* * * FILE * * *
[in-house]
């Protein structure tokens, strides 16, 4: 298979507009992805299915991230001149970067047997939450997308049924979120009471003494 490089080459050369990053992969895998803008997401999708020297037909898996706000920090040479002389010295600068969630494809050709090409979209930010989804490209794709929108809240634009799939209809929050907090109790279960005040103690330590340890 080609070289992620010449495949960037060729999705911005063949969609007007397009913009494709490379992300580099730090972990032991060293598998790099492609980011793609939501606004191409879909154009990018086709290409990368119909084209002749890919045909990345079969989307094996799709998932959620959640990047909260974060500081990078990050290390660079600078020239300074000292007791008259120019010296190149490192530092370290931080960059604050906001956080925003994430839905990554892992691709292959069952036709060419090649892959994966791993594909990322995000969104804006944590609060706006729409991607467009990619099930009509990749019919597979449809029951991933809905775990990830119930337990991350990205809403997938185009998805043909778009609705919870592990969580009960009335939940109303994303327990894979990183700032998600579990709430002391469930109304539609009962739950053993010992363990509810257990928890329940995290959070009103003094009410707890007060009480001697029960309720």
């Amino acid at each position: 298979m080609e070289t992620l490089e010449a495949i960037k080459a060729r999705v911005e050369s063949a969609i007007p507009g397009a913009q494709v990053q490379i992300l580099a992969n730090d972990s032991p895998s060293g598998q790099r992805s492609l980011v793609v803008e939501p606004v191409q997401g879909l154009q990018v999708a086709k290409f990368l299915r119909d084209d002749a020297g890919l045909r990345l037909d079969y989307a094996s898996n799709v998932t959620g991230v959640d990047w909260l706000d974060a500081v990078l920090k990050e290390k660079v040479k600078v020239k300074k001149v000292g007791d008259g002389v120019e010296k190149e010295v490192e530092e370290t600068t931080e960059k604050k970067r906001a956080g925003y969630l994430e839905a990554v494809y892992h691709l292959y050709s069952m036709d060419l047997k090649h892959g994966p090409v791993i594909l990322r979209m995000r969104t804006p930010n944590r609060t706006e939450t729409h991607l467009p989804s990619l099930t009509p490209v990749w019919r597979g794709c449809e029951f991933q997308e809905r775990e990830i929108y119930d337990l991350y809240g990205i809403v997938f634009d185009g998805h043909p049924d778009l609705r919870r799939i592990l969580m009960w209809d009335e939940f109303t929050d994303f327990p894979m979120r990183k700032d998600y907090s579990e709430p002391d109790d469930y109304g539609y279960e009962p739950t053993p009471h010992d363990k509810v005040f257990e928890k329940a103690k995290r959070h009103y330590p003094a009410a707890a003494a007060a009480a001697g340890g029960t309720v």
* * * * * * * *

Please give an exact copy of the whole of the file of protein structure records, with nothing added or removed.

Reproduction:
[in-house]
């Protein structure tokens, strides 16, 4: 298979507009992805299915991230001149970067047997939450997308049924979120009471003494 490089080459050369990053992969895998803008997401999708020297037909898996706000920090040479002389010295600068969630494809050709090409979209930010989804490209794709929108809240634009799939209809929050907090109790279960005040103690330590340890 080609070289992620010449495949960037060729999705911005063949969609007007397009913009494709490379992300580099730090972990032991060293598998790099492609980011793609939501606004191409879909154009990018086709290409990368119909084209002749890919045909990345079969989307094996799709998932959620959640990047909260974060500081990078990050290390660079600078020239300074000292007791008259120019010296190149490192530092370290931080960059604050906001956080925003994430839905990554892992691709292959069952036709060419090649892959994966791993594909990322995000969104804006944590609060706006729409991607467009990619099930009509990749019919597979449809029951991933809905775990990830119930337990991350990205809403997938185009998805043909778009609705919870592990969580009960009335939940109303994303327990894979990183700032998600579990709430002391469930109304539609009962739950053993010992363990509810257990928890329940995290959070009103003094009410707890007060009480001697029960309720």
């Amino acid at each position: 298979m080609e070289t992620l490089e010449a495949i960037k080459a060729r999705v911005e050369s063949a969609i007007p507009g397009a913009q494709v990053q490379i992300l580099a992969n730090d972990s032991p895998s060293g598998q790099r992805s492609l980011v793609v803008e939501p606004v191409q997401g879909l154009q990018v999708a086709k290409f990368l299915r119909d084209d002749a020297g890919l045909r990345l037909d079969y989307a094996s898996n799709v998932t959620g991230v959640d990047w909260l706000d974060a500081v990078l920090k990050e290390k660079v040479k600078v020239k300074k001149v000292g007791d008259g002389v120019e010296k190149e010295v490192e530092e370290t600068t931080e960059k604050k970067r906001a956080g925003y969630l994430e839905a990554v494809y892992h691709l292959y050709s069952m036709d060419l047997k090649h892959g994966p090409v791993i594909l990322r979209m995000r969104t804006p930010n944590r609060t706006e939450t729409h991607l467009p989804s990619l099930t009509p490209v990749w019919r597979g794709c449809e029951f991933q997308e809905r775990e990830i929108y119930d337990l991350y809240g990205i809403v997938f634009d185009g998805h043909p049924d778009l609705r919870r799939i592990l969580m009960w209809d009335e939940f109303t929050d994303f327990p894979m979120r990183k700032d998600y907090s579990e709430p002391d109790d469930y109304g539609y279960e009962p739950t053993p009471h010992d363990k509810v005040f257990e928890k329940a103690k995290r959070h009103y330590p003094a009410a707890a003494a007060a009480a001697g340890g029960t309720v």